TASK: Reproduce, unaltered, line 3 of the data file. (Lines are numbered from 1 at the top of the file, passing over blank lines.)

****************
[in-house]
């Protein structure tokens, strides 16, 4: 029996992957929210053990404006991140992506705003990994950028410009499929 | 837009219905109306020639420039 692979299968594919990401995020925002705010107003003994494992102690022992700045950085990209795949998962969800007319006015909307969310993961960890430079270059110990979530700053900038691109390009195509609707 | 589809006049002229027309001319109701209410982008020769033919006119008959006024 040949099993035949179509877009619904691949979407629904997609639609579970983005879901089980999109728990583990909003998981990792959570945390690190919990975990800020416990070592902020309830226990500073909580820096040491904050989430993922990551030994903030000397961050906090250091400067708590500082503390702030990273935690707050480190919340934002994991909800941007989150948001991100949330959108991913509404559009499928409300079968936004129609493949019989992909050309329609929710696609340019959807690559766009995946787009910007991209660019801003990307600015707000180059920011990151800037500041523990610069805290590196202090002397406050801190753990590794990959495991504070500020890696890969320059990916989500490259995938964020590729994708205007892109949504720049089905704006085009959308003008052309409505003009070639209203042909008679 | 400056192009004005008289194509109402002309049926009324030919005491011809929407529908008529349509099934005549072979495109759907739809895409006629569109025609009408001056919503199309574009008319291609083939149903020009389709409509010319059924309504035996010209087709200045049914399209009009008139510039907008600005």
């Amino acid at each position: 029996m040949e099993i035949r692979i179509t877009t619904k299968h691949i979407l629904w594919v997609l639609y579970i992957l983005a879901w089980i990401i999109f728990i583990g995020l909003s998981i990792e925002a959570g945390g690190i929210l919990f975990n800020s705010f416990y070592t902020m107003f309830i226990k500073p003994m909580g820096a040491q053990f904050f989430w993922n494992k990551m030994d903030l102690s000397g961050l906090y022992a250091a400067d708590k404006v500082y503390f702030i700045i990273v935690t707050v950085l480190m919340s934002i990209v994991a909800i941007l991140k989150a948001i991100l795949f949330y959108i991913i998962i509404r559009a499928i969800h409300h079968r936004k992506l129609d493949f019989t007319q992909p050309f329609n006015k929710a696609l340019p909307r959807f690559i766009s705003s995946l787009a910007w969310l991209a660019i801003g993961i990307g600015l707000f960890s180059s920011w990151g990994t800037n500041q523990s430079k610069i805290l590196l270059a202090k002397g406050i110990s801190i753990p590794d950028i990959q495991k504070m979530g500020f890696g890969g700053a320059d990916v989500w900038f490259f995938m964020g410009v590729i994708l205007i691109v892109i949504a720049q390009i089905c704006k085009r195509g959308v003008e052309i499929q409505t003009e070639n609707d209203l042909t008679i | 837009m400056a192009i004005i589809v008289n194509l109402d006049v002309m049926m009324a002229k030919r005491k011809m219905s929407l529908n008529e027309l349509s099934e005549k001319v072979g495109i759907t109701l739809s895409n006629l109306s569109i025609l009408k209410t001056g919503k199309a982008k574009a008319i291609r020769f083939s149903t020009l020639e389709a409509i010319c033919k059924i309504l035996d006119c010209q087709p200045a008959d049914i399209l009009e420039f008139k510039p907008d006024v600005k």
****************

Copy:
């Amino acid at each position: 029996m040949e099993i035949r692979i179509t877009t619904k299968h691949i979407l629904w594919v997609l639609y579970i992957l983005a879901w089980i990401i999109f728990i583990g995020l909003s998981i990792e925002a959570g945390g690190i929210l919990f975990n800020s705010f416990y070592t902020m107003f309830i226990k500073p003994m909580g820096a040491q053990f904050f989430w993922n494992k990551m030994d903030l102690s000397g961050l906090y022992a250091a400067d708590k404006v500082y503390f702030i700045i990273v935690t707050v950085l480190m919340s934002i990209v994991a909800i941007l991140k989150a948001i991100l795949f949330y959108i991913i998962i509404r559009a499928i969800h409300h079968r936004k992506l129609d493949f019989t007319q992909p050309f329609n006015k929710a696609l340019p909307r959807f690559i766009s705003s995946l787009a910007w969310l991209a660019i801003g993961i990307g600015l707000f960890s180059s920011w990151g990994t800037n500041q523990s430079k610069i805290l590196l270059a202090k002397g406050i110990s801190i753990p590794d950028i990959q495991k504070m979530g500020f890696g890969g700053a320059d990916v989500w900038f490259f995938m964020g410009v590729i994708l205007i691109v892109i949504a720049q390009i089905c704006k085009r195509g959308v003008e052309i499929q409505t003009e070639n609707d209203l042909t008679i | 837009m400056a192009i004005i589809v008289n194509l109402d006049v002309m049926m009324a002229k030919r005491k011809m219905s929407l529908n008529e027309l349509s099934e005549k001319v072979g495109i759907t109701l739809s895409n006629l109306s569109i025609l009408k209410t001056g919503k199309a982008k574009a008319i291609r020769f083939s149903t020009l020639e389709a409509i010319c033919k059924i309504l035996d006119c010209q087709p200045a008959d049914i399209l009009e420039f008139k510039p907008d006024v600005k």